Atlanta bicycle and motorcycle accident victims are prone to a number of unique injuries. Chief among them is "road rash," a large, painful abrasion that occurs when skin is dragged across the rough surface of the road.
Many people think of road rash as a minor injury that will heal on its own over time. While this is certainly true in some cases, road rash can also lead to permanent injuries and very costly medical treatment.
The severity of a road rash injury depends on two main factors: the size and the depth of the abrasion. Large abrasions can sometimes result in disfigurement and permanent scarring. Deep abrasions can take a long time to heal and are especially susceptible to infection.
The size and depth of a road rash injury can often be traced to the force and the mechanics of a crash. Road rash happens when layers of skin are worn away by friction. The greater the friction, the deeper the abrasion is likely to be.
Preventing and Treating Road Rash
Bicyclists and motorcycle riders can help protect themselves against road rash by wearing appropriate protective clothing. Motorcyclists, especially, are encouraged to wear leathers or other protective clothing since the risk of injury is particularly acute in a high speed crash.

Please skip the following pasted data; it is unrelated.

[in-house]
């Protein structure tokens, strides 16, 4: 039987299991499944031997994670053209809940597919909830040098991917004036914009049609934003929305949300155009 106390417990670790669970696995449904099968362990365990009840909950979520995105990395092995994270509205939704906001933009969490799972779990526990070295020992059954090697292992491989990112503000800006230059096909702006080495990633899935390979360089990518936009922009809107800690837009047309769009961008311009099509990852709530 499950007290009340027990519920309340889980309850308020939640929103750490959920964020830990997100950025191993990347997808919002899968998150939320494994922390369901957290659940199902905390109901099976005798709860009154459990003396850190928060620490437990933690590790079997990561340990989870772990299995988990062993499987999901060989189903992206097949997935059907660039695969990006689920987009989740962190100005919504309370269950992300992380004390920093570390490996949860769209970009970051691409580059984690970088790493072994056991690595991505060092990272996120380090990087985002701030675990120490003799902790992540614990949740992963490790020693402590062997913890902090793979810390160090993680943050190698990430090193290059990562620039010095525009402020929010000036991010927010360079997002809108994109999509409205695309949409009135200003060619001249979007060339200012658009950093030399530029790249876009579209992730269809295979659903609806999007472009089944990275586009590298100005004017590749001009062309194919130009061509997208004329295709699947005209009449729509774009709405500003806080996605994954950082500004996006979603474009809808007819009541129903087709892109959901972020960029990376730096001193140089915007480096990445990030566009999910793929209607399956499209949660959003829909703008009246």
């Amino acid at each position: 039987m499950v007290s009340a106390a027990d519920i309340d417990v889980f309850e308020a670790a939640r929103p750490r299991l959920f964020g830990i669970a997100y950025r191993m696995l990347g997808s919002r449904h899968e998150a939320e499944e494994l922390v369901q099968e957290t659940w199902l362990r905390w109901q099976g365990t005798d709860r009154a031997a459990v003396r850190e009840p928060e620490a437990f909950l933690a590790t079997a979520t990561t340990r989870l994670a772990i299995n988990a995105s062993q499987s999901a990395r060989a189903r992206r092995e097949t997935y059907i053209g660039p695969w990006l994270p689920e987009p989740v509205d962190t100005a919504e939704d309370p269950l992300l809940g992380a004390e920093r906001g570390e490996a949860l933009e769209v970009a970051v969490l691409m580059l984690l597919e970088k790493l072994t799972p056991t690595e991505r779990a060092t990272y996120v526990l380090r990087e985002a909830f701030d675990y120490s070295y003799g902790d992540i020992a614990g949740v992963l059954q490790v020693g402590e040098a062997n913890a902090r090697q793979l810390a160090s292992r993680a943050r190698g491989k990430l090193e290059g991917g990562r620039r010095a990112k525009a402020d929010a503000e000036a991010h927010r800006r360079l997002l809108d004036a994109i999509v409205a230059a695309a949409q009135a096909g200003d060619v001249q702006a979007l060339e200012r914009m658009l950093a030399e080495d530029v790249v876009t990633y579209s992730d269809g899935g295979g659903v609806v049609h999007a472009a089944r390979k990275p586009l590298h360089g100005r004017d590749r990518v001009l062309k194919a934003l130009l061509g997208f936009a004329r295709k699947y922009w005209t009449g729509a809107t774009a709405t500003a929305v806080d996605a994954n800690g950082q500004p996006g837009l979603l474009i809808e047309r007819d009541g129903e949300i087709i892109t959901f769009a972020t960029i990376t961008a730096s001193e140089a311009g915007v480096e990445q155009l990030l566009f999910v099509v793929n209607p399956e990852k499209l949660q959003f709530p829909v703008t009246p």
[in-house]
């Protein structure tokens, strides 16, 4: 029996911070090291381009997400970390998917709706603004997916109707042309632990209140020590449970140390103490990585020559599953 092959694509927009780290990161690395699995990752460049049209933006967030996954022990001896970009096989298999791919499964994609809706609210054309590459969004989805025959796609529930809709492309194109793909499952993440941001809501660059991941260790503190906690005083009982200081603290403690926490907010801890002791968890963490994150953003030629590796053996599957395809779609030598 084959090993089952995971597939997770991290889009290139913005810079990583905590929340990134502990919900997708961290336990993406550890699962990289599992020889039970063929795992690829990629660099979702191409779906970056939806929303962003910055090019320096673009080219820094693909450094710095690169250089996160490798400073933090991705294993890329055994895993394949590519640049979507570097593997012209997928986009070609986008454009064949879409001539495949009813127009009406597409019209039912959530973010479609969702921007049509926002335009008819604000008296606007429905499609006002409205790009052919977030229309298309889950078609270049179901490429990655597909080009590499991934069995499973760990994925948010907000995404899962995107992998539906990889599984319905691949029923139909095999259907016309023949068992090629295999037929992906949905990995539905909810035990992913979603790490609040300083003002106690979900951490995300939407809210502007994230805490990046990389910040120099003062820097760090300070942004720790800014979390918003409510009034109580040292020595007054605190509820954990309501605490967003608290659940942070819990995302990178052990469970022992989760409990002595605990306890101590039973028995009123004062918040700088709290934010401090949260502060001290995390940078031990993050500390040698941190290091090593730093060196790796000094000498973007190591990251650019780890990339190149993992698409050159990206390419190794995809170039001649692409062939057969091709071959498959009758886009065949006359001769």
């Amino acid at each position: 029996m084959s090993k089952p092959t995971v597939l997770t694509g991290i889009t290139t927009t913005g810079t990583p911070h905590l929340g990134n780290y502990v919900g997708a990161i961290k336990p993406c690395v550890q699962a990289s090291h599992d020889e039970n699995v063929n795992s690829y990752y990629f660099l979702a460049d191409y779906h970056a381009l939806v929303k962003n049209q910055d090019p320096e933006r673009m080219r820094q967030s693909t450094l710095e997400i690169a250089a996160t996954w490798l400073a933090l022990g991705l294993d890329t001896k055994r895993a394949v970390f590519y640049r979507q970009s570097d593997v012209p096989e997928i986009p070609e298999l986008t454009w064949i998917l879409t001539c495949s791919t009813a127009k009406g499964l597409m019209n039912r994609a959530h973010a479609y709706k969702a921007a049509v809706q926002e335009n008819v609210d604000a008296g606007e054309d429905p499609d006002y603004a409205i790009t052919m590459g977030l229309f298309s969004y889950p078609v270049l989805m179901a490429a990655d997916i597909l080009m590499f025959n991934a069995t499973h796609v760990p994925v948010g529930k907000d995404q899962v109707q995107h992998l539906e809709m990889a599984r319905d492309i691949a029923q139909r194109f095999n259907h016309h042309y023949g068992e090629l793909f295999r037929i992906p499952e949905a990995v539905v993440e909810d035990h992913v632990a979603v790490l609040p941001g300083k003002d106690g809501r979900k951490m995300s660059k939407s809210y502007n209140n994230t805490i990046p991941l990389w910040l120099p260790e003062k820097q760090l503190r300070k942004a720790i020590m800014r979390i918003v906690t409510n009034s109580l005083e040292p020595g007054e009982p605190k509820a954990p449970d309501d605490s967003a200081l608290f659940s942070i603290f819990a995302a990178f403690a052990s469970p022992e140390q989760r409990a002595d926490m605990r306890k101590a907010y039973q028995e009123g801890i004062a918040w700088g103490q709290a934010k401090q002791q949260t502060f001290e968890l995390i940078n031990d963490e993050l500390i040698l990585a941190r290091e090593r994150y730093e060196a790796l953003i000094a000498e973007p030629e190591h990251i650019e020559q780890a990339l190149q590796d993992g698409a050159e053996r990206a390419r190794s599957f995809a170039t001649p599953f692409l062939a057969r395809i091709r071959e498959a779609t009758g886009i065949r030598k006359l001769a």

However, wearing protective clothing may not always be practical. For example, many long-distance bike riders must, out of necessity, limit themselves to shorts and a jersey.
Individuals who do experience road rash in an Atlanta bicycle accident or motorcycle crash can minimize the risk of scarring or complication by treating the injury appropriately. Minor abrasions should be flushed out with water and then washed with sodium chloride and covered with a semi-permeable bandage. It is important that all of the debris is removed from the wound before it is covered.
More serious injuries should be treated by a physician. See a doctor right away if it appears that the damage extends past the first layer of skin, if the wound does not stop bleeding after 15 minutes or if it appears that any of the cuts may require stitches.
Source: About.com, "How to Treat Skin Abrasions and Road Rash," Elizabeth Quinn, March 4, 2012.